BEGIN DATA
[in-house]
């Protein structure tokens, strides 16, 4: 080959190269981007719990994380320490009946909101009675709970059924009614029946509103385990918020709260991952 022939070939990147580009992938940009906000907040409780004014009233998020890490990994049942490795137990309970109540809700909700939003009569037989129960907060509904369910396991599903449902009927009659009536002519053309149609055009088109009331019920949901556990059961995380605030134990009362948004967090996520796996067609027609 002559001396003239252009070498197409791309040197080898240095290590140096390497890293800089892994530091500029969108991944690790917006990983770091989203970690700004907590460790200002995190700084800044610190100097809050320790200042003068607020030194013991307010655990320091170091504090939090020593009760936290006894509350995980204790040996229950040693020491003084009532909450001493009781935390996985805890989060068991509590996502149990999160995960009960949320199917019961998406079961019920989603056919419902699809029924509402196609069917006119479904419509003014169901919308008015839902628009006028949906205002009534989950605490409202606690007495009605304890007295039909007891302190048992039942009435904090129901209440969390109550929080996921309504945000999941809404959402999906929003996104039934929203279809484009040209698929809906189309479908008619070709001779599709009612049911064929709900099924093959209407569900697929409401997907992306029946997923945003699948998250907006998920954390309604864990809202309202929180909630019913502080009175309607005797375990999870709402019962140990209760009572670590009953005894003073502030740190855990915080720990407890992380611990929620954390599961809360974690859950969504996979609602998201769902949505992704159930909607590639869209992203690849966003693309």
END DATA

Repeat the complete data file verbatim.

[in-house]
């Protein structure tokens, strides 16, 4: 080959190269981007719990994380320490009946909101009675709970059924009614029946509103385990918020709260991952 022939070939990147580009992938940009906000907040409780004014009233998020890490990994049942490795137990309970109540809700909700939003009569037989129960907060509904369910396991599903449902009927009659009536002519053309149609055009088109009331019920949901556990059961995380605030134990009362948004967090996520796996067609027609 002559001396003239252009070498197409791309040197080898240095290590140096390497890293800089892994530091500029969108991944690790917006990983770091989203970690700004907590460790200002995190700084800044610190100097809050320790200042003068607020030194013991307010655990320091170091504090939090020593009760936290006894509350995980204790040996229950040693020491003084009532909450001493009781935390996985805890989060068991509590996502149990999160995960009960949320199917019961998406079961019920989603056919419902699809029924509402196609069917006119479904419509003014169901919308008015839902628009006028949906205002009534989950605490409202606690007495009605304890007295039909007891302190048992039942009435904090129901209440969390109550929080996921309504945000999941809404959402999906929003996104039934929203279809484009040209698929809906189309479908008619070709001779599709009612049911064929709900099924093959209407569900697929409401997907992306029946997923945003699948998250907006998920954390309604864990809202309202929180909630019913502080009175309607005797375990999870709402019962140990209760009572670590009953005894003073502030740190855990915080720990407890992380611990929620954390599961809360974690859950969504996979609602998201769902949505992704159930909607590639869209992203690849966003693309």